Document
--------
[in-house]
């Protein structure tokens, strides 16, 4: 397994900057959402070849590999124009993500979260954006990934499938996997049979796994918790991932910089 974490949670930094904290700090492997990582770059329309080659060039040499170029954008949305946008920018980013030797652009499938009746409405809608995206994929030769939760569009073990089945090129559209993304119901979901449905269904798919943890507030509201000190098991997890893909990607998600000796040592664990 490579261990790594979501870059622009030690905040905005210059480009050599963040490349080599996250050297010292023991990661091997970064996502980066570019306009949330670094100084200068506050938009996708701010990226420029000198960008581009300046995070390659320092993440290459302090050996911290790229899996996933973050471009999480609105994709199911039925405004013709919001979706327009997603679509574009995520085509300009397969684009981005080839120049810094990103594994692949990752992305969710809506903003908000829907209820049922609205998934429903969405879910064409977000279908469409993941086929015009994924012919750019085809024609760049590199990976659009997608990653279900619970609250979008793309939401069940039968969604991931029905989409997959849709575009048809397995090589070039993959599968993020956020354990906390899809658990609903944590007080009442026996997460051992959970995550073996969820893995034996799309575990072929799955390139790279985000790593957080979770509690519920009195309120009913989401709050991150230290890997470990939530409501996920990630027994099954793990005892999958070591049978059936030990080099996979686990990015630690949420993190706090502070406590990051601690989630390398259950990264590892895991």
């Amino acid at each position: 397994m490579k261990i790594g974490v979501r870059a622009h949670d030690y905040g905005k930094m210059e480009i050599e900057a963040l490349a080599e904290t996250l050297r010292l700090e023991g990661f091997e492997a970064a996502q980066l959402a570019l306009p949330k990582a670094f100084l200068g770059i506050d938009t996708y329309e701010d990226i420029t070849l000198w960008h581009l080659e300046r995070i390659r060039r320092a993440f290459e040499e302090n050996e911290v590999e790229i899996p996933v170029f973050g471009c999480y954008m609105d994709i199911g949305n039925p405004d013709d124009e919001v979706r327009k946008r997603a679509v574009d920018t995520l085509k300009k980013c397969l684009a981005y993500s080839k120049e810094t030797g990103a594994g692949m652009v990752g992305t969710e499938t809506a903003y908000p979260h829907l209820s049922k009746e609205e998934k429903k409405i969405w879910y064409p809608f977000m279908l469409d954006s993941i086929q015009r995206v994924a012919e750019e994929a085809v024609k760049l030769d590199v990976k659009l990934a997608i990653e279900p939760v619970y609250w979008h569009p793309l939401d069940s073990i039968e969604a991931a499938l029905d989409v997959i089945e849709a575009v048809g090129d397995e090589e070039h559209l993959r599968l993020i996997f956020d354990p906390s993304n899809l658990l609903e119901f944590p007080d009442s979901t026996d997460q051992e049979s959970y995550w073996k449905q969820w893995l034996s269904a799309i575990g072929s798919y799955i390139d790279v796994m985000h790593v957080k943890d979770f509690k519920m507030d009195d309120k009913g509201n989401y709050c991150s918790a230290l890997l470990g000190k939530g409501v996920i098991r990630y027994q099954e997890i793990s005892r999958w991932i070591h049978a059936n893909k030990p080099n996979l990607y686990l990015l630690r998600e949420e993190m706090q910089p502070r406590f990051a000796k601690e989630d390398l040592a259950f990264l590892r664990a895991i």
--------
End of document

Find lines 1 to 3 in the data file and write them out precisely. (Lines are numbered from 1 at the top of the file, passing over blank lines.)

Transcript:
[in-house]
């Protein structure tokens, strides 16, 4: 397994900057959402070849590999124009993500979260954006990934499938996997049979796994918790991932910089 974490949670930094904290700090492997990582770059329309080659060039040499170029954008949305946008920018980013030797652009499938009746409405809608995206994929030769939760569009073990089945090129559209993304119901979901449905269904798919943890507030509201000190098991997890893909990607998600000796040592664990 490579261990790594979501870059622009030690905040905005210059480009050599963040490349080599996250050297010292023991990661091997970064996502980066570019306009949330670094100084200068506050938009996708701010990226420029000198960008581009300046995070390659320092993440290459302090050996911290790229899996996933973050471009999480609105994709199911039925405004013709919001979706327009997603679509574009995520085509300009397969684009981005080839120049810094990103594994692949990752992305969710809506903003908000829907209820049922609205998934429903969405879910064409977000279908469409993941086929015009994924012919750019085809024609760049590199990976659009997608990653279900619970609250979008793309939401069940039968969604991931029905989409997959849709575009048809397995090589070039993959599968993020956020354990906390899809658990609903944590007080009442026996997460051992959970995550073996969820893995034996799309575990072929799955390139790279985000790593957080979770509690519920009195309120009913989401709050991150230290890997470990939530409501996920990630027994099954793990005892999958070591049978059936030990080099996979686990990015630690949420993190706090502070406590990051601690989630390398259950990264590892895991």
């Amino acid at each position: 397994m490579k261990i790594g974490v979501r870059a622009h949670d030690y905040g905005k930094m210059e480009i050599e900057a963040l490349a080599e904290t996250l050297r010292l700090e023991g990661f091997e492997a970064a996502q980066l959402a570019l306009p949330k990582a670094f100084l200068g770059i506050d938009t996708y329309e701010d990226i420029t070849l000198w960008h581009l080659e300046r995070i390659r060039r320092a993440f290459e040499e302090n050996e911290v590999e790229i899996p996933v170029f973050g471009c999480y954008m609105d994709i199911g949305n039925p405004d013709d124009e919001v979706r327009k946008r997603a679509v574009d920018t995520l085509k300009k980013c397969l684009a981005y993500s080839k120049e810094t030797g990103a594994g692949m652009v990752g992305t969710e499938t809506a903003y908000p979260h829907l209820s049922k009746e609205e998934k429903k409405i969405w879910y064409p809608f977000m279908l469409d954006s993941i086929q015009r995206v994924a012919e750019e994929a085809v024609k760049l030769d590199v990976k659009l990934a997608i990653e279900p939760v619970y609250w979008h569009p793309l939401d069940s073990i039968e969604a991931a499938l029905d989409v997959i089945e849709a575009v048809g090129d397995e090589e070039h559209l993959r599968l993020i996997f956020d354990p906390s993304n899809l658990l609903e119901f944590p007080d009442s979901t026996d997460q051992e049979s959970y995550w073996k449905q969820w893995l034996s269904a799309i575990g072929s798919y799955i390139d790279v796994m985000h790593v957080k943890d979770f509690k519920m507030d009195d309120k009913g509201n989401y709050c991150s918790a230290l890997l470990g000190k939530g409501v996920i098991r990630y027994q099954e997890i793990s005892r999958w991932i070591h049978a059936n893909k030990p080099n996979l990607y686990l990015l630690r998600e949420e993190m706090q910089p502070r406590f990051a000796k601690e989630d390398l040592a259950f990264l590892r664990a895991i």